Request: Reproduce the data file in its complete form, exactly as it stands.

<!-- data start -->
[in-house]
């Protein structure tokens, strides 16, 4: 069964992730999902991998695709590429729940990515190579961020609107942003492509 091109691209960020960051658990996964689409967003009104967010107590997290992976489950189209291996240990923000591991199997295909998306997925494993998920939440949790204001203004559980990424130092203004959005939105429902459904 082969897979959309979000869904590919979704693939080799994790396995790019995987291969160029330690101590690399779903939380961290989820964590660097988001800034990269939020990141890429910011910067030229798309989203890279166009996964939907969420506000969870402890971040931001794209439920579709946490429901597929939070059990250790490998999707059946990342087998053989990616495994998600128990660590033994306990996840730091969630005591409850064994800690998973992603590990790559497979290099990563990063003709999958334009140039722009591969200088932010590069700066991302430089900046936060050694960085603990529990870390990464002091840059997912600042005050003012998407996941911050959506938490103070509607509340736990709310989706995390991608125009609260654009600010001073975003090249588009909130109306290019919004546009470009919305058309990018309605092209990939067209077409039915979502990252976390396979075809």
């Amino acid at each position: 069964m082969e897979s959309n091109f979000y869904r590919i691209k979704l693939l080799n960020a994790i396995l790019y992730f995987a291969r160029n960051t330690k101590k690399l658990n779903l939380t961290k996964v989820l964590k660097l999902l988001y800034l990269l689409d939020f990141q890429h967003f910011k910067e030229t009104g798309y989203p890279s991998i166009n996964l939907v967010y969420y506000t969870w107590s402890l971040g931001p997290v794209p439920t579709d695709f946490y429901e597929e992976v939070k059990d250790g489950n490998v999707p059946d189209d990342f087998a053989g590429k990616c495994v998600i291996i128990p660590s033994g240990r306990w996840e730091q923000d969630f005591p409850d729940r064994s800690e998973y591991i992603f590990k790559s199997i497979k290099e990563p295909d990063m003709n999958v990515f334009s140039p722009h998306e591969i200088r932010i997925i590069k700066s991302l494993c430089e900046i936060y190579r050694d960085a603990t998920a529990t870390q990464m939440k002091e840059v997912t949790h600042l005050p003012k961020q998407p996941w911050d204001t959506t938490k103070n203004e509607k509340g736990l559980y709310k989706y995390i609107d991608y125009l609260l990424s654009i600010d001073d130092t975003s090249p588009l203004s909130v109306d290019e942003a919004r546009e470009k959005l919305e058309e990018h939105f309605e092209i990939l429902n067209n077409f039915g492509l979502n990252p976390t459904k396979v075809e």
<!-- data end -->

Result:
[in-house]
């Protein structure tokens, strides 16, 4: 069964992730999902991998695709590429729940990515190579961020609107942003492509 091109691209960020960051658990996964689409967003009104967010107590997290992976489950189209291996240990923000591991199997295909998306997925494993998920939440949790204001203004559980990424130092203004959005939105429902459904 082969897979959309979000869904590919979704693939080799994790396995790019995987291969160029330690101590690399779903939380961290989820964590660097988001800034990269939020990141890429910011910067030229798309989203890279166009996964939907969420506000969870402890971040931001794209439920579709946490429901597929939070059990250790490998999707059946990342087998053989990616495994998600128990660590033994306990996840730091969630005591409850064994800690998973992603590990790559497979290099990563990063003709999958334009140039722009591969200088932010590069700066991302430089900046936060050694960085603990529990870390990464002091840059997912600042005050003012998407996941911050959506938490103070509607509340736990709310989706995390991608125009609260654009600010001073975003090249588009909130109306290019919004546009470009919305058309990018309605092209990939067209077409039915979502990252976390396979075809």
């Amino acid at each position: 069964m082969e897979s959309n091109f979000y869904r590919i691209k979704l693939l080799n960020a994790i396995l790019y992730f995987a291969r160029n960051t330690k101590k690399l658990n779903l939380t961290k996964v989820l964590k660097l999902l988001y800034l990269l689409d939020f990141q890429h967003f910011k910067e030229t009104g798309y989203p890279s991998i166009n996964l939907v967010y969420y506000t969870w107590s402890l971040g931001p997290v794209p439920t579709d695709f946490y429901e597929e992976v939070k059990d250790g489950n490998v999707p059946d189209d990342f087998a053989g590429k990616c495994v998600i291996i128990p660590s033994g240990r306990w996840e730091q923000d969630f005591p409850d729940r064994s800690e998973y591991i992603f590990k790559s199997i497979k290099e990563p295909d990063m003709n999958v990515f334009s140039p722009h998306e591969i200088r932010i997925i590069k700066s991302l494993c430089e900046i936060y190579r050694d960085a603990t998920a529990t870390q990464m939440k002091e840059v997912t949790h600042l005050p003012k961020q998407p996941w911050d204001t959506t938490k103070n203004e509607k509340g736990l559980y709310k989706y995390i609107d991608y125009l609260l990424s654009i600010d001073d130092t975003s090249p588009l203004s909130v109306d290019e942003a919004r546009e470009k959005l919305e058309e990018h939105f309605e092209i990939l429902n067209n077409f039915g492509l979502n990252p976390t459904k396979v075809e």